"Soon O-Kimi saw that they must have turned a corner and now were walking down a narrow back street. On the right-hand side there was a small grocery store open to the street, its wares displayed in piles beneath a bright gas lamp: daikon radishes, carrots, pickling vegetables, green onions, small turnips, water chestnuts, burdock roots, yams, mustard greens, udo, lotus root, taro, apples, mandarin oranges. As they passed the grocery, O-Kimi happened to glance at a thin wooden card held aloft by a bamboo tube standing in the pile of green onions: '1 bunch 4 sen,' it said in clumsy, dense black characters. With prices for everything surging upward these days, green onions at 4 sen a bunch were hard to find. In O-Kimi's happy heart, which until that moment had been intoxicated with love and art, the sight of this bargain instantaneously -- literally, in that very instant -- awoke latent real life from its torpid slumber. Her eyes were swept suddenly clean of images of roses and pearl rings and nightingales and the Mitsukoshi banner. Crowding in from all directions to take their place in O-Kimi's little breast, like moths to a flame, came rent payments, rice bills, electricity bills, charcoal bills, food bills, soy sauce bills, newspaper bills, make-up bills, streetcar fares -- and all the other living expenses, along with painful past experience. O-Kimi's feet came to a halt in front of the grocery store. Leaving the flabbergasted Tanaka behind, she forged in among the green mounds beneath the brilliant gaslight. And then, extending a slender finger toward the pile of green onions among which stood that 'bunch 4 sen' card, she said in a voice that might well have been singing 'The Wanderer's Lament,'
"'Two bunches, please." (Ryunosuke Akutagawa, Rashomon and Seventeen Other Stories, p. 127-128)This rather long paragraph, for me, illustrates beautifully the way that Japanese author Akutagawa develops tension: in this case, the story "Green Onions," an amusing sketch of a very young woman, O-Kimi, a waitress in a cafe in a "used-bookstore neighborhood of Tokyo" in 1919 -- the time that he wrote the story. (Note: the rest of this review contains spoilers about the very short story.)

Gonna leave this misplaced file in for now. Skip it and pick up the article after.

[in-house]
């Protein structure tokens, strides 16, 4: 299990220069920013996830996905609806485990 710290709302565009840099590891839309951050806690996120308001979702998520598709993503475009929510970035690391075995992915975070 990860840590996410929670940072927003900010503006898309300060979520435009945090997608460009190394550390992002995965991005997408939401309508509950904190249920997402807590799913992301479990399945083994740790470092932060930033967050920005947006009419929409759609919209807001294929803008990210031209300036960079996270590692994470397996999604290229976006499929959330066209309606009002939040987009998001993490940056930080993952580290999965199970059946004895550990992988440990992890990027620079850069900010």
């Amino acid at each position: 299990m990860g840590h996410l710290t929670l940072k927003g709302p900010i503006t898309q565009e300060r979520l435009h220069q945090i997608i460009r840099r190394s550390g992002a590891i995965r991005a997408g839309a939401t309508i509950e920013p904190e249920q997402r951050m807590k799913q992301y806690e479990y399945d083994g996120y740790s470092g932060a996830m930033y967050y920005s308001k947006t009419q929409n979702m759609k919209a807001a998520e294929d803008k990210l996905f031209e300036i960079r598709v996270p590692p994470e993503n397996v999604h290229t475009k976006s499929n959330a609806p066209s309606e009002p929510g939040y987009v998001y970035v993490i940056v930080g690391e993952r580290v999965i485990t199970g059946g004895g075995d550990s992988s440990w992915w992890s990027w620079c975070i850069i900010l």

Then there's the immediate tension about Tanaka, whose dubious intentions are much more obvious to the reader, but becoming clear to O-Kimi. We've already learned that she had a crush on him, which reflected her very idealistic and romantic view of life -- her "happy heart ... intoxicated with love and art." And this evening, we've already seen him make an excuse about their original destination -- a circus -- and begin leading her to a dubious neighborhood where he says they will eat dinner. We've seen how the very ordinary sights of the streets and shops they walked past seemed to her "to sing of the magnificent joys of love and to stretch off in splendor to the ends of the earth."
When she buys the onions, the love scene in Tanaka's imagination is also swept away by "the very real stink of green onions -- as penetrating and eye-stinging as real life itself." The implication is that her down-to-earth moment has saved her from Tanaka's intentions to seduce her. But the author is subtle, there's just the tension of the potential danger.
The tension between stark reality and poetic hopes of romantic love in the story is even stronger because the lives of O-Kimi and Tanaka appear within a frame story: the story of a writer (Akutagawa himself?) who has only a single night to write a story and make a deadline, and therefore invents the characters and their background. He's very tense about whether he'll finish the story. So the long descriptions and lists of foods and expenses make it clearer that he's struggling to include all the correct elements and meet the expectations of his readers and even more so the expectations and demands of his editors. And as soon as the two lovers deal with their reality, the author concludes:
"I did it! I finished the story! ... O-Kimi made it back unscathed to her room over the beauty parlor that night, ... All right, that's it, I'm going to stop writing. Goodbye, O-Kimi. Step out again tonight as you did last night -- gaily, bravely -- to be vanquished by the critics!" (p. 129)